• This week’s “Outdoors” column by Dave Hrbacek features a priest who recently led a fishing retreat as an opportunity for men to pray and deepen their spirituality while spending time on the lake.

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Hunting for Masqueray

July 28, 2010

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Cathedral of St. Paul

Next year we’ll be celebrating Emmanuel Louis Masqueray‘s 150th birthday — at least, we should be.

He’s responsible for some seriously notable midwest ecclesiastical architecture. The man designed the Cathedral of St. Paul; the Basilica of St. Mary; St. Louis King of France; the Thomas Aquinas Chapel at the University of St. Thomas and the university’s Ireland Hall; Keane Hall at Loras College in Dubuque, IA; Holy Redeemer in Marshall, MN; St. Joseph’s Cathedral in Sioux Falls, SD;  and Immaculate Conception in Wichita, Kan., — just to name a few.

Yet, he’s, at best, a footnote in the tomes of American architects.

And I cannot figure out why.

I’m pursuing a master’s degree in Art History from the aforementioned University of St. Thomas, and my thesis focuses on Archbishop John Ireland‘s patronage of the Cathedral and the Basilica. This includes the choice of Masqueray as the architect and his Ecole des Beaux Arts-influenced design.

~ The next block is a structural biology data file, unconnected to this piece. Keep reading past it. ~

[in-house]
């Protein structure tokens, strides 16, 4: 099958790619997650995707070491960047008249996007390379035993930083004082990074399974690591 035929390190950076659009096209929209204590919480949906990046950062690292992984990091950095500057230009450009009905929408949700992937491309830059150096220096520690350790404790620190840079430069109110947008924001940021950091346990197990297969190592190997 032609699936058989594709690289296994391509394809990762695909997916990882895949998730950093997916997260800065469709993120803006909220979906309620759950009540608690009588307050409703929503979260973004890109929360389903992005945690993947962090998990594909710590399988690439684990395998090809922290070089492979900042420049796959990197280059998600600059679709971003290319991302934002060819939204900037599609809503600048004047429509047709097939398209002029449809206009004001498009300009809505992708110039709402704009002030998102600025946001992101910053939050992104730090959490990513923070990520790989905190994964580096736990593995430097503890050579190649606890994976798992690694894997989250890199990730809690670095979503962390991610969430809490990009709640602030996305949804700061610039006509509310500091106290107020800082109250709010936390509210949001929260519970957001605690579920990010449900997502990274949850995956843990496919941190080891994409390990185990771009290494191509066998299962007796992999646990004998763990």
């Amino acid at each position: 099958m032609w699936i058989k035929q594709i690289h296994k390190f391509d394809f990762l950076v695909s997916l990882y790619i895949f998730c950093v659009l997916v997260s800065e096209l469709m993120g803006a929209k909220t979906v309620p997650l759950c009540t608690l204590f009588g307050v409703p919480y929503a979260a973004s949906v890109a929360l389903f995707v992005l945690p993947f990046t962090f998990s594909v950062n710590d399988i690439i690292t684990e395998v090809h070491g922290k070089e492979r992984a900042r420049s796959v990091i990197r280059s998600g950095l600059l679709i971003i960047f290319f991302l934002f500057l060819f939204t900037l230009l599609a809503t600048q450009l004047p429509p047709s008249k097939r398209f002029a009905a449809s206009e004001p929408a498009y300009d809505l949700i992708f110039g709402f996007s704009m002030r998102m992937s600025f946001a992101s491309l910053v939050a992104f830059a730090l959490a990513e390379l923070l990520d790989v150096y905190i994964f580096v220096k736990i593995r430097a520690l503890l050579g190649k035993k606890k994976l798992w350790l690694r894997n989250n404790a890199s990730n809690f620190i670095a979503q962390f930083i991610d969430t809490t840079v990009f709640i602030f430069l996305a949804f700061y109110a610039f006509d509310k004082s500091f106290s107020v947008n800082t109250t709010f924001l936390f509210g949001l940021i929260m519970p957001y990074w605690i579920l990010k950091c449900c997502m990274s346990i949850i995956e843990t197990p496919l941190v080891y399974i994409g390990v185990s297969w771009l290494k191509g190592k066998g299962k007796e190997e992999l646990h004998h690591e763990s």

But digging stuff up on the man is proving frustrating. Apparently, Masqueray and Ireland were in personal contact almost daily, so little written communication between the men existed. And I’ve heard rumors that there once WAS an archive of Masqueray’s papers held by the Catholic Historical Society of St. Paul, but they have mysteriously disappeared.

To  make matters worse, efforts to locate Eric Hansen, the author of The Cathedral of St. Paul: An Architectural Biography, which  the Cathedral published in 1990, have also failed (trust me, the Cathedral’s tried). Hansen may be the only one who can give me  more insight into an intriguing fact he added to the first page in his book: That Archbishop Ireland kept scrapbooks with ideas for a Cathedral long  before he actually commissioned it.

FASCINATING! Now, where the heck are they?

They’re NOT in the Cathedral archives, or the archdiocesan archives — at least not obviously. I spent an hour last week going through five boxes absolutely crammed with Ireland’s scrapbooks. He kept newspaper clippings on every topic of importance to him — the Catholic church in America, the temperance movement, the current pope, the church in the Philippines, the  plight of Irish immigrants — and they’re absolutely incredible. With each box I opened and each book I wedged out, I deeply hoped I would open the pages to a clipped photo of an old French church or the Baltimore Cathedral. And with each turn of the page I grew more and more disappointed.

I know research shouldn’t be easy, but dead-ends are getting a bit old.

Somewhere out there, somebody has seen these scrapbooks, and someone else knows where Masqueray’s letters are. I’m counting on Providence to make our paths cross.